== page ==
Patient selection for LT

The strategies adopted for selection of patients with known HCC for LT have been described elsewhere[15,16]. In brief, tumor evaluation was done with computed tomography of the abdomen and thorax, in addition to radionuclide bone scan at initial diagnosis. In recent years, dual-tracer (11C-acetate and 18 F-fluorodeoxyglucose) positron emission tomography (PET) was performed to exclude extrahepatic metastasis. Patients who were 65 years old or younger and not eligible for partial hepatectomy or local ablation were considered for LT. The age limit as a selection criterion was getting relatively loose as long as the patient was physically fit. The Milan criteria[1] and the UCSF criteria[14] were used for selection of patients for listing. Patients who had recurrent HCC after hepatectomy would still be considered for LT if their disease was still within selection criteria. There was no mandatory waiting period prior to LT, and bridging therapy with transarterial chemoembolization was offered to LT candidates with reasonable liver function. From October 2009 onwards, an arbitrary Model for end-stage liver disease (MELD) score of 18 points were given to DDLT candidates with HCC remaining at stage 2 six months after radiological confirmation of their stage-2 disease. Two MELD points were added every three months as long as their disease remained at stage 2 or below[17].

Patients who were beyond the Milan and UCSF criteria because they had slightly larger tumors or slightly more tumors were not eligible for DDLT but could be considered for LDLT if they had no portal or hepatic vein invasion.

Treatments

Surgery was performed using standard techniques. Cell-saver device was not used. Explants were examined by pathologists for tumor size and number, differentiation, and presence of microscopic vascular invasion. Tumors found on explant examination were regarded as incidental tumors. Neither medical nor radiation adjuvant treatment was given to any patient after LT. The patients were monitored regularly by measurement of serum AFP level, chest radiography and abdominal and chest computed tomography every 3 mo. Recurrences suspected on clinical grounds were confirmed by histological examination as far as possible.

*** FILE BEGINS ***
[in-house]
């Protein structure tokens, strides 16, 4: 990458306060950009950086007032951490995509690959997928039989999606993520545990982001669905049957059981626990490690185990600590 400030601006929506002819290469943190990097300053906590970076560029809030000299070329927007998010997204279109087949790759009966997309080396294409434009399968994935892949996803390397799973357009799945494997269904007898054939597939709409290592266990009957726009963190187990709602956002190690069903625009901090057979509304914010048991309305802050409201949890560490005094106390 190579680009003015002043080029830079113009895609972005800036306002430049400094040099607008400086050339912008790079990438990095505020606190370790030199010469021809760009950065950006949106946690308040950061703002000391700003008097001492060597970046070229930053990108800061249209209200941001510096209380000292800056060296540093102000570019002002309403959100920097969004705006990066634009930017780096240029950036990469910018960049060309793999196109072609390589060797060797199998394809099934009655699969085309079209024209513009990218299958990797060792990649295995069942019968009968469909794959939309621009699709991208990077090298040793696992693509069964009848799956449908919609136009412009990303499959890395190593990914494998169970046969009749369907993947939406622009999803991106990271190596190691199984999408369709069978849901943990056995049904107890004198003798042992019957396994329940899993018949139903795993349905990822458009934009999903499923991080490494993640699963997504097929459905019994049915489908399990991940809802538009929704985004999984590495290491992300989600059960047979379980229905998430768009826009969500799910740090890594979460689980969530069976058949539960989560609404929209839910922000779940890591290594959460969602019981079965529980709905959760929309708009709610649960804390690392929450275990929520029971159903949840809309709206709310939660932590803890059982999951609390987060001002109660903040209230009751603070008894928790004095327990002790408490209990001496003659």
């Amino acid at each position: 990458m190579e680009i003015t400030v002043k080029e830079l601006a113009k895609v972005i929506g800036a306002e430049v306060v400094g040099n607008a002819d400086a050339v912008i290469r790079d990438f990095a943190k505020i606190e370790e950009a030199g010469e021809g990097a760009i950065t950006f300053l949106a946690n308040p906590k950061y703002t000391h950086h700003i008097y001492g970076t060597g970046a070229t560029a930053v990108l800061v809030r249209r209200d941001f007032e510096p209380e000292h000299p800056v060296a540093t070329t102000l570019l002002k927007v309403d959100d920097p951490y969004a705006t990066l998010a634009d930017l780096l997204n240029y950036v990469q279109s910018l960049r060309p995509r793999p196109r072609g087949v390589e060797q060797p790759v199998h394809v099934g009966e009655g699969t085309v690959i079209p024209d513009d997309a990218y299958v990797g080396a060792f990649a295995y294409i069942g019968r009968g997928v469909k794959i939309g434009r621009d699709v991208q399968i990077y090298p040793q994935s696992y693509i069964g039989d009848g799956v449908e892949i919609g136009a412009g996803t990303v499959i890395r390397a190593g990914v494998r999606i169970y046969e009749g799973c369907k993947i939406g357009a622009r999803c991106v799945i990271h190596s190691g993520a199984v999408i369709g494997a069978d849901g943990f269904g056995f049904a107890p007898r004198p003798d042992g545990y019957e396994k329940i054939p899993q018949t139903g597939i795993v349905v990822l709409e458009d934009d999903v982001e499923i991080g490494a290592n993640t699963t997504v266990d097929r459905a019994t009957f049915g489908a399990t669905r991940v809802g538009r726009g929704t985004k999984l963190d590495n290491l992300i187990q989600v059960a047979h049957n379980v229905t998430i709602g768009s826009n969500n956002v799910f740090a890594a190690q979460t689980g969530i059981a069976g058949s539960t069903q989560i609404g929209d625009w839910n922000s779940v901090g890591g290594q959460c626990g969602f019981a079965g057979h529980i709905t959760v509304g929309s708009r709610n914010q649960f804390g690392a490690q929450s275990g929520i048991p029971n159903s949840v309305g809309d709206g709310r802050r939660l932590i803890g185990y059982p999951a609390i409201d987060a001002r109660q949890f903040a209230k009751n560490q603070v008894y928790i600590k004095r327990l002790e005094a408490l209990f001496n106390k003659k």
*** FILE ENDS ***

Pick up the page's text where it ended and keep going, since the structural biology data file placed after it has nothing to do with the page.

Donor and recipient operations were performed as described elsewhere[18]. The decision to use left-lobe graft vs right-lobe graft was based on a number of donor and recipient factors, the most important of which were the ratio of graft weight to standard liver volume, the ratio of graft weight to recipient weight, MELD score, and donor liver anatomy. The Urata formula [Liver volume (mL) = Body surface area (m2) × 706.2 + 2.4] was used to calculate standard liver volume[19]. Implantation process and techniques were similar for left and right lobe grafts[18,20]. The immunosuppression and prophylaxis regimens prescribed have been described earlier[21].

Statistical analysis

For the purpose of this study, normal AFP level was defined as AFP value < 10 ng/mL, high AFP level was defined as AFP value ≥ 10 to < 400 ng/mL, and very high AFP level was defined as AFP ≥ 400 ng/mL. The patients were divided into these 3 groups accordingly.

Receiver operating characteristic (ROC) analysis was used to evaluate the ability of AFP to predict postoperative recurrence and to choose the optimal cut-off value for subsequent analysis. For indication for LDLT, high specificity was essential for avoiding excluding a large number of patients who would not develop recurrence.

Clinical profiles and outcomes of patients were compared on the basis of AFP level. Comparisons were made on short- and long-term outcomes, including graft function, graft survival, patient survival, and incidence of biliary complication. Continuous variables were expressed as median (range), and the Mann-Whitney U test was used for subgroup comparison. Categorical variables were compared by χ2 test or Fisher’s exact test. The cumulative probability of recurrence and survival was estimated by the life-table method and compared by the log-rank test. Deaths from all causes were included in the calculation of survival. Patients without recurrence were regarded as censored observations in the calculation of cumulative recurrence rates. Variables related to graft, tumor and tumor treatment before LT were analyzed for prognostic significance. The Kaplan-Meier method was used for survival analysis and the log-rank test was used for survival comparison. Discriminative analysis was used to define the lowest value of AFP that could affect the overall survival in the study population. Statistical significance was defined by a P value of < 0.05. The computer software SPSS, version 20.0 (SPSS Inc., Chicago, IL, United States), was used for all statistical calculations.